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Abstract

Multiple cellular stressors, including activation of the tumour suppressor p53, can stimulate autophagy. Here we show that deletion, depletion or inhibition of p53 can induce autophagy in human, mouse and nematode cells subjected to knockout, knockdown or pharmacological inhibition of p53. Enhanced autophagy improved the survival of p53-deficient cancer cells under conditions of hypoxia and nutrient depletion, allowing them to maintain high ATP levels. Inhibition of p53 led to autophagy in enucleated cells, and cytoplasmic, not nuclear, p53 was able to repress the enhanced autophagy of p53−/− cells. Many different inducers of autophagy (for example, starvation, rapamycin and toxins affecting the endoplasmic reticulum) stimulated proteasome-mediated degradation of p53 through a pathway relying on the E3 ubiquitin ligase HDM2. Inhibition of p53 degradation prevented the activation of autophagy in several cell lines, in response to several distinct stimuli. These results provide evidence of a key signalling pathway that links autophagy to the cancer-associated dysregulation of p53.

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Acknowledgements

We thank N. Mizushima for GFP–LC3-transgenic mice, Levine and B. Vogelstein for cell lines, J. Chipuk, C. G. Maki, M. Oren and K. Vousden for mutant p53 plasmids, E. Zaharioudaki, B. Gardie-Capdeville, C. Ladrou, M.R. Duchen, A. Jalil, F. Fanelli and A. Petrini for expert assistance. The cep-1(gk138) mutant strain (TJ1) was provided by the Caenorhabditis Genetics Center, which is funded by the NIH National Center for Research Resources (NCRR). N.T. is funded by EMBO and the EU Sixth Framework Programme. F.C. is funded by Fondazione Telethon, AIRC, Compagnia di San Paolo and the Italian Ministry of Health. E.T. is a recipient of a PhD fellowship from Institut National contre le Cancer (INCa). G.K. is supported by Ligue Nationale contre le Cancer, Agence Nationale pour la Recherche, Cancéropôle Ile-de-France, INCa, Fondation pour la Recherche Médicale, and European Union (Active p53, Apo-Sys, ApopTrain, ChemoRes, TransDeath, RIGHT).

Author information

Author notes

    • Ezgi Tasdemir
    •  & M. Chiara Maiuri

    These authors contributed equally to this paper.

Affiliations

  1. INSERM, U848.

    • Ezgi Tasdemir
    • , M. Chiara Maiuri
    • , Lorenzo Galluzzi
    • , Ilio Vitale
    • , Alfredo Criollo
    • , Eugenia Morselli
    • , José Miguel Vicencio
    •  & Guido Kroemer
  2. Institut Gustave Roussy, Paris 11, 94805 Villejuif, France.

    • Ezgi Tasdemir
    • , M. Chiara Maiuri
    • , Lorenzo Galluzzi
    • , Ilio Vitale
    • , Alfredo Criollo
    • , Eugenia Morselli
    • , José Miguel Vicencio
    •  & Guido Kroemer
  3. Université Paris Sud, Paris 11, 94805 Villejuif, France.

    • Ezgi Tasdemir
    • , Lorenzo Galluzzi
    • , Ilio Vitale
    • , Alfredo Criollo
    • , Eugenia Morselli
    • , José Miguel Vicencio
    •  & Guido Kroemer
  4. Università degli Studi di Napoli Federico II, School of Biotechnological Sciences and Department of Experimental Pharmacology, 80131 Napoli, Italy.

    • M. Chiara Maiuri
    •  & Rosa Carnuccio
  5. INSERM U756, Université Paris Sud 11, Faculté de Pharmacie, Châtenay-Malabry, France.

    • Mojgan Djavaheri-Mergny
    •  & Patrice Codogno
  6. Dulbecco Telethon Institute, Department of Biology, University of Tor Vergata and IRCCS Fondazione Santa Lucia, 00133 Rome, Italy.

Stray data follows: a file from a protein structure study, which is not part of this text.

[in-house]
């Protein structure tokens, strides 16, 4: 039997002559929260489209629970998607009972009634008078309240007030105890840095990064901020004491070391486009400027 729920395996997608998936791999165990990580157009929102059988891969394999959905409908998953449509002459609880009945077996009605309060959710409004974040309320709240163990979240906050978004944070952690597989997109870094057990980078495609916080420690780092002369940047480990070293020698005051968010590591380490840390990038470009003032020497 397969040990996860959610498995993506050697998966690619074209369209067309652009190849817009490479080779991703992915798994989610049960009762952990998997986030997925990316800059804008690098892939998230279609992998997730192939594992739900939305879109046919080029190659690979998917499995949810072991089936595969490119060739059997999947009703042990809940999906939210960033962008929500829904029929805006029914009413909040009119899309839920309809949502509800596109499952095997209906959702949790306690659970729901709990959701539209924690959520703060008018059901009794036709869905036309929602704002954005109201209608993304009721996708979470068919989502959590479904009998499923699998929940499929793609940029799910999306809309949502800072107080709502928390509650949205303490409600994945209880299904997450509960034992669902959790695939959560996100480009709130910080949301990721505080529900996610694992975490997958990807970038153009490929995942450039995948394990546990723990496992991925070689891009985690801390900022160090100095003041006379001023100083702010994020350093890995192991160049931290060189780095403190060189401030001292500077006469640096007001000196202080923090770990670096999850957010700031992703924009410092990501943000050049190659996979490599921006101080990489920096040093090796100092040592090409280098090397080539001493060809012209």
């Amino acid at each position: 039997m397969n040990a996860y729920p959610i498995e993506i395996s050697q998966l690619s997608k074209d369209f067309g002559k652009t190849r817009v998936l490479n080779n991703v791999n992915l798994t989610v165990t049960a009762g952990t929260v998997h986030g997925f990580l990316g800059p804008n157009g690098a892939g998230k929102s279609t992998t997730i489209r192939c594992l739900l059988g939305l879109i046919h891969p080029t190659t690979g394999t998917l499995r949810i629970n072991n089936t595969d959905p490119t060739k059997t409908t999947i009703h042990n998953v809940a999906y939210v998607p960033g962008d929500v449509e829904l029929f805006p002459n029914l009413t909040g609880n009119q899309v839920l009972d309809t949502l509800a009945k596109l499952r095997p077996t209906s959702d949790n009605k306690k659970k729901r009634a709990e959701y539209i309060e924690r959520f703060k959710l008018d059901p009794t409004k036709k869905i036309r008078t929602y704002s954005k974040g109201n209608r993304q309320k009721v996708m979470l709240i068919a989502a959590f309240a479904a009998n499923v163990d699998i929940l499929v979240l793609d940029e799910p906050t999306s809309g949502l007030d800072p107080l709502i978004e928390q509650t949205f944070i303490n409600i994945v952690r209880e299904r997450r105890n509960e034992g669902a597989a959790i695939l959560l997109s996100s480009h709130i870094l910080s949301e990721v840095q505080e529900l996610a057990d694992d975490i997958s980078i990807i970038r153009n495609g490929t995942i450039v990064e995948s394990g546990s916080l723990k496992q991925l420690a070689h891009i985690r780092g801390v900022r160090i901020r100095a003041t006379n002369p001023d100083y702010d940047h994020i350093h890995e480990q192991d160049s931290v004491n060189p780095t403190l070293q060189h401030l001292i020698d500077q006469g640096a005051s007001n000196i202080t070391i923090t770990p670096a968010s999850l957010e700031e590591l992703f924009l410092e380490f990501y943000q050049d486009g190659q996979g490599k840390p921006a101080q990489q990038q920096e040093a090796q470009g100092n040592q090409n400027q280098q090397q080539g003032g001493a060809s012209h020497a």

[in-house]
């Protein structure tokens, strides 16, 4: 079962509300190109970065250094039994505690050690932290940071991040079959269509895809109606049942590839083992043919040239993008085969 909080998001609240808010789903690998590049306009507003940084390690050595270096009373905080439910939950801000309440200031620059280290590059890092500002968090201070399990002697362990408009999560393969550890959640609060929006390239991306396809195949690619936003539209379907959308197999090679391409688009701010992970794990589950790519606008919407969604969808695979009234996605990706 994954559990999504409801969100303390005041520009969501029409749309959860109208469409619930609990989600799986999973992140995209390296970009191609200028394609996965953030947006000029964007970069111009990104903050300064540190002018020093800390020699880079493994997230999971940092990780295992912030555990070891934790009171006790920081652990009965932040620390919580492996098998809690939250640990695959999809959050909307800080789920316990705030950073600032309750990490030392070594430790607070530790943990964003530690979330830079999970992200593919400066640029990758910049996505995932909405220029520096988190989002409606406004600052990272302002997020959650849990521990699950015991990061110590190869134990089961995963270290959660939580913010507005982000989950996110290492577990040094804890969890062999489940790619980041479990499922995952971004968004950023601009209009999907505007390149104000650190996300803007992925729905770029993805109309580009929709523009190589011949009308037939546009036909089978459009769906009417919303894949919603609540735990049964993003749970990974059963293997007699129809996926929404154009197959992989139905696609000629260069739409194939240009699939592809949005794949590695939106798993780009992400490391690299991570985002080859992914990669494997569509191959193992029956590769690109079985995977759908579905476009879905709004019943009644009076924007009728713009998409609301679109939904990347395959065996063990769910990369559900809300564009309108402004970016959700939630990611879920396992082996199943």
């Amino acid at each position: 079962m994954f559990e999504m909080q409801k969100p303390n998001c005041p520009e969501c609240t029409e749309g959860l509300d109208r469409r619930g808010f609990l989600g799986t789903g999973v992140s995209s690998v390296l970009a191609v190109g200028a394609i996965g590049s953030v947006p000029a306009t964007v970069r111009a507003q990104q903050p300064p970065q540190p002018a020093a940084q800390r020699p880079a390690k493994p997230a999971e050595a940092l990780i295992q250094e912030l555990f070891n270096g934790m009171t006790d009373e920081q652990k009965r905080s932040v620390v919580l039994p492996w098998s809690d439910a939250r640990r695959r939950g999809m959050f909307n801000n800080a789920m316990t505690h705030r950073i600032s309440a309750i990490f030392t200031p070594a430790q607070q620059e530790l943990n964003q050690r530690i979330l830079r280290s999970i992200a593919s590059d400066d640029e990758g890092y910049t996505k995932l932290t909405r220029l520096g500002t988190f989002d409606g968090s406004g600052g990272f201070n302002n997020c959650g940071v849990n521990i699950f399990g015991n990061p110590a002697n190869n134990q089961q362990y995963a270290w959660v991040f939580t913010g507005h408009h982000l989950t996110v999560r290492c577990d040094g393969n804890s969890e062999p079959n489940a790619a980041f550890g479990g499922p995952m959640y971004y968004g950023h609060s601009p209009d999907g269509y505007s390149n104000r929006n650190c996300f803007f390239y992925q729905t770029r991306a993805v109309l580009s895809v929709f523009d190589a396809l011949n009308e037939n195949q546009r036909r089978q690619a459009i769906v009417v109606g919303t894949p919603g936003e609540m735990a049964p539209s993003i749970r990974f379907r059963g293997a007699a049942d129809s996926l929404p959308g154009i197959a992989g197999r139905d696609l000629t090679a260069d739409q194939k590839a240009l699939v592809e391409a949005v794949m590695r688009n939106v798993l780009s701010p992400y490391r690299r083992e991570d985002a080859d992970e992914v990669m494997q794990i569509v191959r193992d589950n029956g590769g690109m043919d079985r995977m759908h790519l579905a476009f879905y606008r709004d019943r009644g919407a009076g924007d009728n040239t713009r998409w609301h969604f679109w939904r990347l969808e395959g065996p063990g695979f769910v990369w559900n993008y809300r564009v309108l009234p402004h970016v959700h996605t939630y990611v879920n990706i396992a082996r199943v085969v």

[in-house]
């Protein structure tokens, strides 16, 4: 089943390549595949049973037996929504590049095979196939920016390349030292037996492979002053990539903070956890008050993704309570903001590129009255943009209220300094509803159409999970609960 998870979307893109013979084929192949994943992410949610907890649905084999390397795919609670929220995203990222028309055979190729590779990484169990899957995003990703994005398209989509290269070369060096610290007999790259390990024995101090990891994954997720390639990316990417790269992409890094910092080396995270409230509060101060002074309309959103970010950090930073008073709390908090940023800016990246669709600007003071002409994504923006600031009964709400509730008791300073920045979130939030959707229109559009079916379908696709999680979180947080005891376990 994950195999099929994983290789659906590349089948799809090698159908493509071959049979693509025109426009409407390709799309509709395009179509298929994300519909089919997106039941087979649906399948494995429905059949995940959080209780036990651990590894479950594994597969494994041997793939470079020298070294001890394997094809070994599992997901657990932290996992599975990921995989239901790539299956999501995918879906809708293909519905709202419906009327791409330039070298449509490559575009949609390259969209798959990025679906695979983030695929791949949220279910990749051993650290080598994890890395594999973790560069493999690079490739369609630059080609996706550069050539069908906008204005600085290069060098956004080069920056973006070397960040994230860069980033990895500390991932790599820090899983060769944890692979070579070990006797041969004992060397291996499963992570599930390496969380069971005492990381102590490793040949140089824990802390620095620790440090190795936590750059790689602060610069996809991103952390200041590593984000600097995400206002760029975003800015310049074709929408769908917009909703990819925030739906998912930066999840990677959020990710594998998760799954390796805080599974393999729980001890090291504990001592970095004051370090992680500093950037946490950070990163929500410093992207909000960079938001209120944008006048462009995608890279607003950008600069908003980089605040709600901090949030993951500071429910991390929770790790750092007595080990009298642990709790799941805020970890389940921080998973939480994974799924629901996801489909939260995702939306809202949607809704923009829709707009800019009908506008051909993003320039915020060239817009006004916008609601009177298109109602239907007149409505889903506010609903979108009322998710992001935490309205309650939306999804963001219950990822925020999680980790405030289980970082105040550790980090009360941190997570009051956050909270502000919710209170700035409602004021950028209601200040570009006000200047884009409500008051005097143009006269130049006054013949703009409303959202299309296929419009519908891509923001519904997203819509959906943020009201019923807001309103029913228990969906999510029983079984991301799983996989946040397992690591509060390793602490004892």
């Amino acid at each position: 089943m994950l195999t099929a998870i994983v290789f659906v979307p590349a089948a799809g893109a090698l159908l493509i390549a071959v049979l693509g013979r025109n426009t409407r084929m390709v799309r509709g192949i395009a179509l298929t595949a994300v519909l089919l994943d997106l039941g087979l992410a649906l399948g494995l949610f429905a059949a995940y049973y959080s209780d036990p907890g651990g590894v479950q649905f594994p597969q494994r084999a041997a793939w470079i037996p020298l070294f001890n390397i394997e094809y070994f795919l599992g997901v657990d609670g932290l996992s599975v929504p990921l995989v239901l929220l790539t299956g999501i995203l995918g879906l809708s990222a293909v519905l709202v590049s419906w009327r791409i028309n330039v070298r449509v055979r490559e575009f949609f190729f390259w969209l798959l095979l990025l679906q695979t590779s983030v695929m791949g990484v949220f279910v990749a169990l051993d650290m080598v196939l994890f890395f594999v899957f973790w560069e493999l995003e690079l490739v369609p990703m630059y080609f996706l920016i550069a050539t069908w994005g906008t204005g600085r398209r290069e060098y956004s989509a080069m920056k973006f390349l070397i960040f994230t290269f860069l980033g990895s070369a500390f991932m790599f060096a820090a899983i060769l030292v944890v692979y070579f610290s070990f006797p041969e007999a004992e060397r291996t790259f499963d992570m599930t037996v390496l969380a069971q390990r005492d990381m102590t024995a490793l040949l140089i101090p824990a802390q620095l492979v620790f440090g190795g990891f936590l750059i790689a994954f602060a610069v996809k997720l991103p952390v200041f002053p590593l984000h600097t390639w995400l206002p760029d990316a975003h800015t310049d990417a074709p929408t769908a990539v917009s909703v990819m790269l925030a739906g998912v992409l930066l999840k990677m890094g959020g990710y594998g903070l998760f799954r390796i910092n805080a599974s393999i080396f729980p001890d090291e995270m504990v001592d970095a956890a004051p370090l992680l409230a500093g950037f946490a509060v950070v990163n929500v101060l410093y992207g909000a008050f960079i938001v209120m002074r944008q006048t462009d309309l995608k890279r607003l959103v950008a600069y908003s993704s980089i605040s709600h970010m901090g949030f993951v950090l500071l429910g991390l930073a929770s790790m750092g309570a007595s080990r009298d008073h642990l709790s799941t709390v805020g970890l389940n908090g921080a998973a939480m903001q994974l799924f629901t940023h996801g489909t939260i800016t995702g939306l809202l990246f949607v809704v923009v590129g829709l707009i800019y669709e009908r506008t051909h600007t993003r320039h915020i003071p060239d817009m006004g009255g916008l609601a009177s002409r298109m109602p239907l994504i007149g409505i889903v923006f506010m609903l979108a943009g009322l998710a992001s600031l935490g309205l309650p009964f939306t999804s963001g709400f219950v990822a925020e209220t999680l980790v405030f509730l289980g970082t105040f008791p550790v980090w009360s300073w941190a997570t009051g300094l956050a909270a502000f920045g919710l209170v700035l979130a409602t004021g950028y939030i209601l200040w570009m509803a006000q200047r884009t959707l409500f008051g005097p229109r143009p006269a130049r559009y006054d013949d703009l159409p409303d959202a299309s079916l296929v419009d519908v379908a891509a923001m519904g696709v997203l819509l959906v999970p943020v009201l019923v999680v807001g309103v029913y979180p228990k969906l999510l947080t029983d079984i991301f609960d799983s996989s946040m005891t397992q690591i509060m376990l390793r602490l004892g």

• Marcello D'Amelio
    •  & Francesco Cecconi
  7. Center for Brain Repair and Rehabilitation, Institute of Neuroscience and Physiology, Göteborg University, Department of Pediatric Oncology, The Queen Silvia Children's Hospital, Göteborg, Sweden.

    • Changlian Zhu
    •  & Klas Blomgren
  8. CNRS, FRE 2937, Institut Andre Lwoff, 94801 Villejuif, France;

    • Francis Harper
    •  & Gérard Pierron
  9. Department of Medical Biochemistry and Cell Biology, Institute of Biomedicine, Göteborg University, Sweden.

    • Ulf Nannmark
  10. Institute of Molecular Biology and Biotechnology, Foundation for Research and Technology, Hellas, Heraklion, Crete, Greece.

    • Chrysanthi Samara
    •  & Nektarios Tavernarakis
  11. Department of Experimental and Diagnostic Medicine, Section of General Pathology, Interdisciplinary Center for the Study of Inflammation (ICSI), University of Ferrara, 44100 Ferrara, Italy.

    • Paolo Pinton
    •  & Rosario Rizzuto
  12. Department of Pathology, State University of New York at Stony Brook, Stony Brook, NY, USA.

    • Ute M. Moll
  13. Institute of Molecular Biosciences, Universitaetsplatz 2, University of Graz, 8010, Graz, Austria.

    • Frank Madeo
  14. INSERM U807, University Paris V, Faculty of Medicine, Hospital Necker-Enfants Malades, 75015 Paris, France.

    • Patrizia Paterlini-Brechot
    •  & Gyorgy Szabadkai
  15. Department of Physiology, University College London, Gower Street, WC1E6BT London, UK.

    • Gyorgy Szabadkai

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Contributions

E.T., M.C.M., L.G. and I.V. conducted experiments, prepared figures and analysed data; M.D.-M., M.D.'A., A.C., E.M., C.Z., F.H., U.N., C.S., P.P., J.M.V, R.C., F.M., P.P.B, G.S., G.P., K.B., N.T., P.C. and F.C. performed experiments; E.T. and G.K. planned the project; G.K. supervised the project and wrote the manuscript.

Competing interests

The authors declare no competing financial interests.

Corresponding author

Correspondence to Guido Kroemer.

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DOI

https://doi.org/10.1038/ncb1730

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